Author: Lisa See
Publisher: Random House
How I Read It: from my own personal library
Release Date: 5/26/2009
Rating: 4 Crowns
In 1930's Shanghai, sisters May and Pearl are living the glamorous life of well to do Chinese girls. Immersed in the fast paced world of the city, they obsess about fashion and their career as "beautiful girls", calendar models painted to sell any product you can think of. While they are wrapped up in their carefree existence they fail to notice that the possessions around their house have been slowly disappearing as have some of the servants. Little do they know their father is harboring a terrible secret: he has squandered the family fortune and gotten himself indebted to a local crime organization. The only way to pay his debt? To agree to arranged marriages for Pearl and May with "Gold Mountain Men"-Chinese men who live in America but return to Shanghai for brides. May and Pearl fight try to escape this fate as the political climate around them changes. Invasion from Japanese forces is not far off and when the city is no longer safe, the sisters take the only course of action they have: to flee to America to the husbands they never wanted. Thinking they are free of their difficulties the sisters are about to discover that even more hardships await them as they arrive in America. This is complicated by the discovery that May is pregnant, a secret which can never be told. From the glittering city of Shanghai to the China Towns of California, Shanghai Girls follows May and Pearl on their journey where the only thing they can count on is the bond they have with each other.
See starts off the novel by painting a vivid picture of Shanghai before Communism. I could picture May and Pearl careening through the cramped noisy streets of the city whiled being pulled in a rickshaw, strolling through the bustling city littered with garbage (and the occasional body), shopping at upscale stores to pick out the perfect clothes for their modeling jobs. I really felt the city come alive. These girls were so involved in their own existences they didn't notice what was happening around them-at home or in the city itself. By time they do it is too late. The author does a nice job of contrasting the difference between the old ways of the parents (foot binding and arranged marriages) with the modern ideals of Pearl and May (having a career, leading independent existences). While Pearl and May seek to embrace their modern lifestyles, at heart they are obedient Chinese daughters and when the reality of what their father has agreed to sinks in they reluctantly go along with it.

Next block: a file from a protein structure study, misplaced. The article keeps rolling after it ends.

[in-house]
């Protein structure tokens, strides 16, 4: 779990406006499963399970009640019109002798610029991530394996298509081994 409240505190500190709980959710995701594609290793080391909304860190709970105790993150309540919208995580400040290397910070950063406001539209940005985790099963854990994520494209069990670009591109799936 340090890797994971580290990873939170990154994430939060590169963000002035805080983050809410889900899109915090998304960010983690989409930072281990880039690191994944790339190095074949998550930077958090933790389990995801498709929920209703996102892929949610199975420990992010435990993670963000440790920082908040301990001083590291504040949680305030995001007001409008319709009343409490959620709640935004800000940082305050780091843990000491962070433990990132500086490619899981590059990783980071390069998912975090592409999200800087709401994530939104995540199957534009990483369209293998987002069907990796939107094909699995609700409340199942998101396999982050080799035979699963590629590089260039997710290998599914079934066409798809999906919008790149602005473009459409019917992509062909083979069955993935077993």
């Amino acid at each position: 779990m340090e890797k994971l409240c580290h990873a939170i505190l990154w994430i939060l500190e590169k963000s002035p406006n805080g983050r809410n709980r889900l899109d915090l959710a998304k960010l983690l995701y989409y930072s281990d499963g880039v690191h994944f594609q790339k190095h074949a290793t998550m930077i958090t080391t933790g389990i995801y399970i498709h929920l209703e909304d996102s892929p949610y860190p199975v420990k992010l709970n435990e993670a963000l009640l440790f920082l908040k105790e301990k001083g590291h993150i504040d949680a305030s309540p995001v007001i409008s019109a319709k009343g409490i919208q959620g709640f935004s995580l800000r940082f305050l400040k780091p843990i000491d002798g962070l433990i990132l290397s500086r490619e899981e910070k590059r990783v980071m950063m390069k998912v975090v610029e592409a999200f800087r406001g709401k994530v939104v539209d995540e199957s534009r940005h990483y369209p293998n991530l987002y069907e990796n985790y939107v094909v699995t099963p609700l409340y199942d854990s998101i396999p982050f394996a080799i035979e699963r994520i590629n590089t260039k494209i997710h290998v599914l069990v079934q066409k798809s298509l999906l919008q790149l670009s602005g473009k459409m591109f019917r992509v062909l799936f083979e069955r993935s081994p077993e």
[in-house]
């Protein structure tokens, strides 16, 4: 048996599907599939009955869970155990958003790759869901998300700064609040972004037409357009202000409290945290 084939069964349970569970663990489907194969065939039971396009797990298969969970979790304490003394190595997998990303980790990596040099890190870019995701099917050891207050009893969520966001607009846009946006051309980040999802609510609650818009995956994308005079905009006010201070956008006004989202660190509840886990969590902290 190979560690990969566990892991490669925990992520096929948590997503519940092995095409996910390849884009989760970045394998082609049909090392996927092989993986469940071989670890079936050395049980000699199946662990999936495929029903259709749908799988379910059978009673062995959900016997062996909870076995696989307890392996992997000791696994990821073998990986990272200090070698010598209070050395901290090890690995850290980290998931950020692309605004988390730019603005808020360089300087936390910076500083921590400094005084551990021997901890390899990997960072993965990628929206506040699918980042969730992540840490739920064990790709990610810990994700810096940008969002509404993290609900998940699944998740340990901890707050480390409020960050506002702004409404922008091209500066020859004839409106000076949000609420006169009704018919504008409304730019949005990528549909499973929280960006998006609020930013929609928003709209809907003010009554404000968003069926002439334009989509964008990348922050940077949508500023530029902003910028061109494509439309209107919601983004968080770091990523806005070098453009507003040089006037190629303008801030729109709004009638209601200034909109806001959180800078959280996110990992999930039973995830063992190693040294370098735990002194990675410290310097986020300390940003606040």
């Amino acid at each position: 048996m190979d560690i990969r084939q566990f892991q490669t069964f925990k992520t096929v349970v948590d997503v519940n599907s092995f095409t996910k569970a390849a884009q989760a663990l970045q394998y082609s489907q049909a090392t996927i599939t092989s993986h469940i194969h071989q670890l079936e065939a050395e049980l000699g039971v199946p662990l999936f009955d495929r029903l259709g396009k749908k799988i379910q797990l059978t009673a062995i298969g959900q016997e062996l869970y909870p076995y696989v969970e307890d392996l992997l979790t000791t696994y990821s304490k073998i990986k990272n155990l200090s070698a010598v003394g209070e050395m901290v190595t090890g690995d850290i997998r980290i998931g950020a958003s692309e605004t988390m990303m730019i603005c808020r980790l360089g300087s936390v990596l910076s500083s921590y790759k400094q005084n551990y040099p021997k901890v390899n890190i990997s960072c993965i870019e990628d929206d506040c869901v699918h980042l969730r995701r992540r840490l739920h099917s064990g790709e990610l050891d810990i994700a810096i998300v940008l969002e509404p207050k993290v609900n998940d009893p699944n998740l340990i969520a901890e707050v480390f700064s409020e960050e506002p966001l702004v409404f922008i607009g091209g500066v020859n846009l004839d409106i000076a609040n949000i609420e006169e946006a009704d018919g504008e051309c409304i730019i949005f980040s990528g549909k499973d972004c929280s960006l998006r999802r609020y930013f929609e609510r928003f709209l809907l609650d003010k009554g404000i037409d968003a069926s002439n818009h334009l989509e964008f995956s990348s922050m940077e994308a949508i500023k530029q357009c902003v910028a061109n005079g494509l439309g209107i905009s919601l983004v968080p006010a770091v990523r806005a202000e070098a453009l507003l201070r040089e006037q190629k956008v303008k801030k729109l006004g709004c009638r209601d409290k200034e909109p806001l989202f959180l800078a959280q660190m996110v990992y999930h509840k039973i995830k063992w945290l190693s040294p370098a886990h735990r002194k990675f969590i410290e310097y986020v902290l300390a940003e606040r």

A little further along in the novel there are some pretty gut wrenching ordeals faced by the main characters and this was one area I had a bit of a problem. What the characters were experiencing was something that would elicit a very strong emotional reaction, yet the way it was told felt like they were somewhat disconnected. The author failed to tap into the emotion here which was kind of disappointing. I really enjoyed when the girls finally made it to America and the descriptions of their experiences there. The author makes the Chinese neighborhoods around Los Angeles come alive and does a great job of explaining the way of life of immigrants and the blatant racism they faced. She builds quite a cast of characters with the Louie's, the family the girls married into. We continue the journey with Pearl and May as they adapt to their lives with their husbands while wishing desperately they could escape their situation.
I will not give away the ending but I will say the story does not end with Shanghai Girls. A person reading who did not know that there is a sequel might be quite disappointed and put off by the ending. Also before the conclusion is reached there is a conversation between the sisters where they accuse each other of thinking only of their own points of view throughout all of their experiences and not how it was for the other sister. I mention this because it is reminiscent of the conversation the two lead characters in Snow Flower and the Secret Fan had and leaves me wondering if she goes this route in all of her novels.
Overall I enjoyed the book. Although I didn't really care for either of the sisters in the beginning because they were so self absorbed, I thought they grew a lot as the story progressed and by the end I quite liked both of them. I learned a lot about Chinese culture during the 1930's and also about the hardships Chinese immigrants faced when coming to the US. I cannot wait to see how the story ends in See's forthcoming novel, Dreams of Joy.
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